Besides, I am also convinced that there are advantages for a church to have someone who has an outside view on the church, someone who didn’t grow up with all the traditions, someone who can also question the way specific things have been dealt with for years.

Nevertheless, I’ve experienced great generosity and hospitality while being here and Salford/Manchester definitely became my second home (and third home – after we had to go through all the stress of moving house in June).
And this hospitality wasn’t always certain after you unexpectedly voted for Brexit just a few weeks before I was supposed to come to England. But everyone assured me that it wasn’t as bad as the media presented it and that not everyone in the UK hated foreigners 😉

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It has been a wonderful experience to be a “full-time Christian” which has changed my view on the church and my faith massively. The times when we have been the busiest in church were paradoxically the most exhausting and at the same time the most fulfilling parts of my year in the UK. For example, I have never experienced Easter the way I did this year because I never had the opportunity to fully experience Lent and that was only possible because I was able to concentrate on those things instead of having to do school or university at the same time.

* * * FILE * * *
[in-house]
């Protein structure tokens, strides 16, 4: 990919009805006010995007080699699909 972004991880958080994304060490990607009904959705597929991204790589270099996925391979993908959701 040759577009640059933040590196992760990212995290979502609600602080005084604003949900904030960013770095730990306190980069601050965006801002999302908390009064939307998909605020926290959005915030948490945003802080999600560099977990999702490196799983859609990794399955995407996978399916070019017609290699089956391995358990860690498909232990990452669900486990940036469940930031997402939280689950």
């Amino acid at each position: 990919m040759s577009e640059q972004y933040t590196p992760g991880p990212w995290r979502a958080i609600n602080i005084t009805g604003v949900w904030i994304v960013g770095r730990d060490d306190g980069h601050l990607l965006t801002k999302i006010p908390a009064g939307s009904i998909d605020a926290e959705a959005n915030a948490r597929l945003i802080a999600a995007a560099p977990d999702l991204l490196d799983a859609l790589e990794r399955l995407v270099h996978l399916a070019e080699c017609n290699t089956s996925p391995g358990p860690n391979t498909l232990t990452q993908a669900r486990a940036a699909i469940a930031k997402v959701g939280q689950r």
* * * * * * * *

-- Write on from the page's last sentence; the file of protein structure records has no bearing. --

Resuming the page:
All in all, I’ve definitely learned a lot about community and how an active and inclusive church life can look like. I’ve also learned that a different way to do things is not automatically the wrong way and how important it can be to just be there for people and to make them a cup of tea.
And I’ve learned how to make time for people, how to make time for myself and how to make Time for God. Maybe not in that order though.

And – just to make it clear – I still can’t explain the nature of Jesus to a stranger and I’m still not sure which one question I would ask God if I had the chance, but perhaps that’s part of the journey as well.

I’ll hope to see you all again one day,
Beatrix Bingmann

“We are not there yet, but we will be. It is not yet done and over, but it has been set in motion. We are not at the end yet, but we are on the way.” – Martin Luther